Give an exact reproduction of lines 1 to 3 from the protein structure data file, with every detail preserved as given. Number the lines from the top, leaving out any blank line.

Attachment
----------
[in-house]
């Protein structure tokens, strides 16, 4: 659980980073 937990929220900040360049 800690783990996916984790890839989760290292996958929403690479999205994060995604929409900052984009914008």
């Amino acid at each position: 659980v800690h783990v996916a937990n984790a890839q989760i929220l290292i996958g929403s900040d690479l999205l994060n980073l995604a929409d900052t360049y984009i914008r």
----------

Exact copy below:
[in-house]
């Protein structure tokens, strides 16, 4: 659980980073 937990929220900040360049 800690783990996916984790890839989760290292996958929403690479999205994060995604929409900052984009914008």
């Amino acid at each position: 659980v800690h783990v996916a937990n984790a890839q989760i929220l290292i996958g929403s900040d690479l999205l994060n980073l995604a929409d900052t360049y984009i914008r």